Tijuana's first pre-tiki bar opened in 1928.
A legendary social spot for over 80 years, the Aloha serviced the Prohibition crowd from the U.S. and sailors come to port. Originally it featured amateur boxing as its source of entertainment but then turned to dancing, featuring classic romantic dance numbers from Old Mexico and the popular Aloha girls, swaying and sashaying their way around the room to the music of the tropics.
It was burned down and rebuilt in 1938.
This was not a tiki bar as we think of them today and even by pre-tiki standards it was still essentially a Tijuana tequila bar. Other than a few decorations and tropical murals (which were on display for many years), the name, and the occasional hula dancing, this location blended in with other bars in the area.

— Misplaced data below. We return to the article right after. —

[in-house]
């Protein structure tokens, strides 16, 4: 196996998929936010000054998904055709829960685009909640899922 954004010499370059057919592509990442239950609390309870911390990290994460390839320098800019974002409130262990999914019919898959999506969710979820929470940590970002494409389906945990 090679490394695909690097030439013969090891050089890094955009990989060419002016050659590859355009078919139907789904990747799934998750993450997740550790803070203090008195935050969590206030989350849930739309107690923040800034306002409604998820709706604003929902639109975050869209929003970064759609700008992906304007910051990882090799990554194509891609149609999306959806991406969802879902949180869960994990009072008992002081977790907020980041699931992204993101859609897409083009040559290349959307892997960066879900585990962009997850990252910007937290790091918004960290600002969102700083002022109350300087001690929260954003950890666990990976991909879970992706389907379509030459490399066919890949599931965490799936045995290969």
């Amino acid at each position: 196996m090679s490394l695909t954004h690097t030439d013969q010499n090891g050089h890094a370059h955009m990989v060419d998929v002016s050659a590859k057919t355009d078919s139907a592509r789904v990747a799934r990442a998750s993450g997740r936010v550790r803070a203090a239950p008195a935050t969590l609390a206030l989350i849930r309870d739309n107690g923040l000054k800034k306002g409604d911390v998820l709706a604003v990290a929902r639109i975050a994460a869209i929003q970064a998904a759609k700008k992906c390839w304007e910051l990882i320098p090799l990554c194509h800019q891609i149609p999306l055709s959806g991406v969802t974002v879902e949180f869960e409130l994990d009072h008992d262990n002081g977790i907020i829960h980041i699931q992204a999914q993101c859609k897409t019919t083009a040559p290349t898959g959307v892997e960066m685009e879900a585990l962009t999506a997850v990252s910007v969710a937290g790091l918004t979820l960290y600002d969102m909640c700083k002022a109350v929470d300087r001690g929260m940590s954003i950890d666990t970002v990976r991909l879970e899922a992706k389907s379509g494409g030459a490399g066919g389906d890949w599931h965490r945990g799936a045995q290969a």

However, it proved a popular spot for tourists throughout the 20th century -- the club grew and evolved with the times in both good and bad ways. As the century reached its final decades it operated as a disco in the 70s and a strip club in the 80s. In 2011, the Aloha burned down, thus ending a legendary bar and restaurant experience. The building's marquee however survived, and can still be seen on the front of the building to this day - a symbol of Mexican history and a physical reminder of Tijuana's once bustling, enterprising nightlife.